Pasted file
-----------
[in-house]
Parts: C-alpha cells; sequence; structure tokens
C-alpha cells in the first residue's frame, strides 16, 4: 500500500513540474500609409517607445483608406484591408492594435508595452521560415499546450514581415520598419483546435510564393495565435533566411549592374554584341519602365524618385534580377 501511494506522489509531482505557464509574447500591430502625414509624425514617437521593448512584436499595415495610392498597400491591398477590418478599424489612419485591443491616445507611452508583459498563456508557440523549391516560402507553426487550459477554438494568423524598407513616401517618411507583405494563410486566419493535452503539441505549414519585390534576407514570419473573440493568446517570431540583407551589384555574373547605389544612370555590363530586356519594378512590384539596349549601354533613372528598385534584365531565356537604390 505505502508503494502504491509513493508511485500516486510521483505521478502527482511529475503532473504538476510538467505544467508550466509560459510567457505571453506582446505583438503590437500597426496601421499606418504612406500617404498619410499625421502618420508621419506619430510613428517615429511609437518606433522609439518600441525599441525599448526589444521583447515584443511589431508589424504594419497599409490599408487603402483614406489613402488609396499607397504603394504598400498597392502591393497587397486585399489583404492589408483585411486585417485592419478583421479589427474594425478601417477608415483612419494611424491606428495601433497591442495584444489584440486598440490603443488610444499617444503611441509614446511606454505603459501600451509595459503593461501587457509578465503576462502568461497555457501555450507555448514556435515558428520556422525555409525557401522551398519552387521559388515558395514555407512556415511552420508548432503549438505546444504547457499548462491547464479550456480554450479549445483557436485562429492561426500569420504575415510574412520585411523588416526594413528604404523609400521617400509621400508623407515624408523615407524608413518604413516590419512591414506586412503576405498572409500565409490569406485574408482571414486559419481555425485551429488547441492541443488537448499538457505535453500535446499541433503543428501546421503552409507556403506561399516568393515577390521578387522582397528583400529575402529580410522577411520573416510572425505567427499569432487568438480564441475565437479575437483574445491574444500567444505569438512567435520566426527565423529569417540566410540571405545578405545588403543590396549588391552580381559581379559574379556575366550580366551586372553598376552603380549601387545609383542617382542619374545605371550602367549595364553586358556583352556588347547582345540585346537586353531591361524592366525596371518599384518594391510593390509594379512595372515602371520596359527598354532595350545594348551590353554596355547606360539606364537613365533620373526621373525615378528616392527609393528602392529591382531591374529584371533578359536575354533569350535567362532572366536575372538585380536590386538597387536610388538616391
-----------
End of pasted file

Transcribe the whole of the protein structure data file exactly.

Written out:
[in-house]
Parts: C-alpha cells; sequence; structure tokens
C-alpha cells in the first residue's frame, strides 16, 4: 500500500513540474500609409517607445483608406484591408492594435508595452521560415499546450514581415520598419483546435510564393495565435533566411549592374554584341519602365524618385534580377 501511494506522489509531482505557464509574447500591430502625414509624425514617437521593448512584436499595415495610392498597400491591398477590418478599424489612419485591443491616445507611452508583459498563456508557440523549391516560402507553426487550459477554438494568423524598407513616401517618411507583405494563410486566419493535452503539441505549414519585390534576407514570419473573440493568446517570431540583407551589384555574373547605389544612370555590363530586356519594378512590384539596349549601354533613372528598385534584365531565356537604390 505505502508503494502504491509513493508511485500516486510521483505521478502527482511529475503532473504538476510538467505544467508550466509560459510567457505571453506582446505583438503590437500597426496601421499606418504612406500617404498619410499625421502618420508621419506619430510613428517615429511609437518606433522609439518600441525599441525599448526589444521583447515584443511589431508589424504594419497599409490599408487603402483614406489613402488609396499607397504603394504598400498597392502591393497587397486585399489583404492589408483585411486585417485592419478583421479589427474594425478601417477608415483612419494611424491606428495601433497591442495584444489584440486598440490603443488610444499617444503611441509614446511606454505603459501600451509595459503593461501587457509578465503576462502568461497555457501555450507555448514556435515558428520556422525555409525557401522551398519552387521559388515558395514555407512556415511552420508548432503549438505546444504547457499548462491547464479550456480554450479549445483557436485562429492561426500569420504575415510574412520585411523588416526594413528604404523609400521617400509621400508623407515624408523615407524608413518604413516590419512591414506586412503576405498572409500565409490569406485574408482571414486559419481555425485551429488547441492541443488537448499538457505535453500535446499541433503543428501546421503552409507556403506561399516568393515577390521578387522582397528583400529575402529580410522577411520573416510572425505567427499569432487568438480564441475565437479575437483574445491574444500567444505569438512567435520566426527565423529569417540566410540571405545578405545588403543590396549588391552580381559581379559574379556575366550580366551586372553598376552603380549601387545609383542617382542619374545605371550602367549595364553586358556583352556588347547582345540585346537586353531591361524592366525596371518599384518594391510593390509594379512595372515602371520596359527598354532595350545594348551590353554596355547606360539606364537613365533620373526621373525615378528616392527609393528602392529591382531591374529584371533578359536575354533569350535567362532572366536575372538585380536590386538597387536610388538616391